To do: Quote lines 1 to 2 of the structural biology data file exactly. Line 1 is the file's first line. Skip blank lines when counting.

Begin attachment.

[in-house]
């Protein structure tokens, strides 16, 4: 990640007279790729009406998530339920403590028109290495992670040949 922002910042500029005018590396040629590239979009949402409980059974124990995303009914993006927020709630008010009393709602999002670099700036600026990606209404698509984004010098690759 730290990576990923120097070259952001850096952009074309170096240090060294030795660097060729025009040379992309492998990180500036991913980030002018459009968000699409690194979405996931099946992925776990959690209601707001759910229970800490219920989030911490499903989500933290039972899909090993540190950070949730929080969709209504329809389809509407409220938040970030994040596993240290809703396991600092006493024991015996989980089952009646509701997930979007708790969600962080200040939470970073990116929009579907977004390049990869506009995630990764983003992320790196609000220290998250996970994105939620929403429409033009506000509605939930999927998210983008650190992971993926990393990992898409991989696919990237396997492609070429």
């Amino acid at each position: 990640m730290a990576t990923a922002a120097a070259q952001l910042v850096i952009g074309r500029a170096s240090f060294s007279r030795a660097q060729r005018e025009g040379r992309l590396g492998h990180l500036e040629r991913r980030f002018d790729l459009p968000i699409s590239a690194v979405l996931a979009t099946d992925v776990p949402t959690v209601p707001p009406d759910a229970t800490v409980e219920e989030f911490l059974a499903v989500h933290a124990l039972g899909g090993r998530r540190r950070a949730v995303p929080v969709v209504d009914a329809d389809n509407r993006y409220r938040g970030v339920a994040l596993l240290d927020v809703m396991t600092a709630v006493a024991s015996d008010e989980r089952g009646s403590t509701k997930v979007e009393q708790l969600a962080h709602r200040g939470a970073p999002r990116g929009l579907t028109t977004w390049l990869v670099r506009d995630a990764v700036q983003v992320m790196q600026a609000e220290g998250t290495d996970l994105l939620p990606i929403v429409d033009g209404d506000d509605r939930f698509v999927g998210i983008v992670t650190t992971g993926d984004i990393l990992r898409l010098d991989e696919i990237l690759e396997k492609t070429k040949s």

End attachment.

[in-house]
């Protein structure tokens, strides 16, 4: 990640007279790729009406998530339920403590028109290495992670040949 922002910042500029005018590396040629590239979009949402409980059974124990995303009914993006927020709630008010009393709602999002670099700036600026990606209404698509984004010098690759 730290990576990923120097070259952001850096952009074309170096240090060294030795660097060729025009040379992309492998990180500036991913980030002018459009968000699409690194979405996931099946992925776990959690209601707001759910229970800490219920989030911490499903989500933290039972899909090993540190950070949730929080969709209504329809389809509407409220938040970030994040596993240290809703396991600092006493024991015996989980089952009646509701997930979007708790969600962080200040939470970073990116929009579907977004390049990869506009995630990764983003992320790196609000220290998250996970994105939620929403429409033009506000509605939930999927998210983008650190992971993926990393990992898409991989696919990237396997492609070429």